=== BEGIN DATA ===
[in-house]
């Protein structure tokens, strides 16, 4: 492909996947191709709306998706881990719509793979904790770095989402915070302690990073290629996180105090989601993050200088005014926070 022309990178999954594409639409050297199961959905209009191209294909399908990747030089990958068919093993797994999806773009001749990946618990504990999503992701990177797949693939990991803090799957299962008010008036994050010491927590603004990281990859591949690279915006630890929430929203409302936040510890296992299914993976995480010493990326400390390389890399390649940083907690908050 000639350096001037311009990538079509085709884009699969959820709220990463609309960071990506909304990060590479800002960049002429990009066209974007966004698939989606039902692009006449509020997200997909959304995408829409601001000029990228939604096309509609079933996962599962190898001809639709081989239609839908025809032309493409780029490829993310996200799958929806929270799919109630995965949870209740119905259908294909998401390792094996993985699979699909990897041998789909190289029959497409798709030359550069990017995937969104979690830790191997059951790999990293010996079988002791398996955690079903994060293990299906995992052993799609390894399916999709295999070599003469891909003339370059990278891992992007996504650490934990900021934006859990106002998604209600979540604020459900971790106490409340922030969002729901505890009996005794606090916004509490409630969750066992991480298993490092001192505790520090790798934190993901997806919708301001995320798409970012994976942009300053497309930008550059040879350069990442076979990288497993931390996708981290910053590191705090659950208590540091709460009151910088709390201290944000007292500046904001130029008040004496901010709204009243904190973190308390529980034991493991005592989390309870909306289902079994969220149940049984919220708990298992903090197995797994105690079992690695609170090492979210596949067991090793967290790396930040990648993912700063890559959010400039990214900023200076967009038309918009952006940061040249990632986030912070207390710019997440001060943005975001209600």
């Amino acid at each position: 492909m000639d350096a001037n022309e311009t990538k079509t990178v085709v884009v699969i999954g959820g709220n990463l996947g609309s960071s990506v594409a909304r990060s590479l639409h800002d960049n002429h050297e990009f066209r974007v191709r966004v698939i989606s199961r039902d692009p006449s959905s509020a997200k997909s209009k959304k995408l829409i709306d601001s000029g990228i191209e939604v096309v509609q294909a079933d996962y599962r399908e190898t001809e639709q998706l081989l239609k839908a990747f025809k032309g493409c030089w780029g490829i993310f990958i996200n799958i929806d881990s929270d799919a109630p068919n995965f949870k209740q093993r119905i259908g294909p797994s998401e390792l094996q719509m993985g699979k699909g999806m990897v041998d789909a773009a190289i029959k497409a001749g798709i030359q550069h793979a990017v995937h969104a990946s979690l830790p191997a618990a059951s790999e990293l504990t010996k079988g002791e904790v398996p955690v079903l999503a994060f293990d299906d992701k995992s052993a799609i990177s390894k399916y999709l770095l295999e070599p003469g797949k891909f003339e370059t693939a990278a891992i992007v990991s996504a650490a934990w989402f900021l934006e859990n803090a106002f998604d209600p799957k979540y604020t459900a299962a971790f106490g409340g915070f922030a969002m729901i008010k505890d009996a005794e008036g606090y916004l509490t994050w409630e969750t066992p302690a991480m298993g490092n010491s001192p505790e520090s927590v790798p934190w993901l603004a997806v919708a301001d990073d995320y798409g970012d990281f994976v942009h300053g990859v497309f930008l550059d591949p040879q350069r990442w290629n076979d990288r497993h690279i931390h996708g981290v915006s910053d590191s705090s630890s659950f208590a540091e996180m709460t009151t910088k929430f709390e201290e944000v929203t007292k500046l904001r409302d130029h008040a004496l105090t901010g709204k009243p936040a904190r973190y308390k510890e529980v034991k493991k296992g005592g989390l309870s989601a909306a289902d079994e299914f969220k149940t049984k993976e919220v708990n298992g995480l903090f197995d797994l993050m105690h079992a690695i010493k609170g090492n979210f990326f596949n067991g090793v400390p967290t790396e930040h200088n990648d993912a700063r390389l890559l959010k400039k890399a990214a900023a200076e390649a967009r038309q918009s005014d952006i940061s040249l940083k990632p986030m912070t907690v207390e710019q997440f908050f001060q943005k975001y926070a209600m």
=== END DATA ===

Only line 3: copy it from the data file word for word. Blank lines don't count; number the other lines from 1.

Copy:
């Amino acid at each position: 492909m000639d350096a001037n022309e311009t990538k079509t990178v085709v884009v699969i999954g959820g709220n990463l996947g609309s960071s990506v594409a909304r990060s590479l639409h800002d960049n002429h050297e990009f066209r974007v191709r966004v698939i989606s199961r039902d692009p006449s959905s509020a997200k997909s209009k959304k995408l829409i709306d601001s000029g990228i191209e939604v096309v509609q294909a079933d996962y599962r399908e190898t001809e639709q998706l081989l239609k839908a990747f025809k032309g493409c030089w780029g490829i993310f990958i996200n799958i929806d881990s929270d799919a109630p068919n995965f949870k209740q093993r119905i259908g294909p797994s998401e390792l094996q719509m993985g699979k699909g999806m990897v041998d789909a773009a190289i029959k497409a001749g798709i030359q550069h793979a990017v995937h969104a990946s979690l830790p191997a618990a059951s790999e990293l504990t010996k079988g002791e904790v398996p955690v079903l999503a994060f293990d299906d992701k995992s052993a799609i990177s390894k399916y999709l770095l295999e070599p003469g797949k891909f003339e370059t693939a990278a891992i992007v990991s996504a650490a934990w989402f900021l934006e859990n803090a106002f998604d209600p799957k979540y604020t459900a299962a971790f106490g409340g915070f922030a969002m729901i008010k505890d009996a005794e008036g606090y916004l509490t994050w409630e969750t066992p302690a991480m298993g490092n010491s001192p505790e520090s927590v790798p934190w993901l603004a997806v919708a301001d990073d995320y798409g970012d990281f994976v942009h300053g990859v497309f930008l550059d591949p040879q350069r990442w290629n076979d990288r497993h690279i931390h996708g981290v915006s910053d590191s705090s630890s659950f208590a540091e996180m709460t009151t910088k929430f709390e201290e944000v929203t007292k500046l904001r409302d130029h008040a004496l105090t901010g709204k009243p936040a904190r973190y308390k510890e529980v034991k493991k296992g005592g989390l309870s989601a909306a289902d079994e299914f969220k149940t049984k993976e919220v708990n298992g995480l903090f197995d797994l993050m105690h079992a690695i010493k609170g090492n979210f990326f596949n067991g090793v400390p967290t790396e930040h200088n990648d993912a700063r390389l890559l959010k400039k890399a990214a900023a200076e390649a967009r038309q918009s005014d952006i940061s040249l940083k990632p986030m912070t907690v207390e710019q997440f908050f001060q943005k975001y926070a209600m």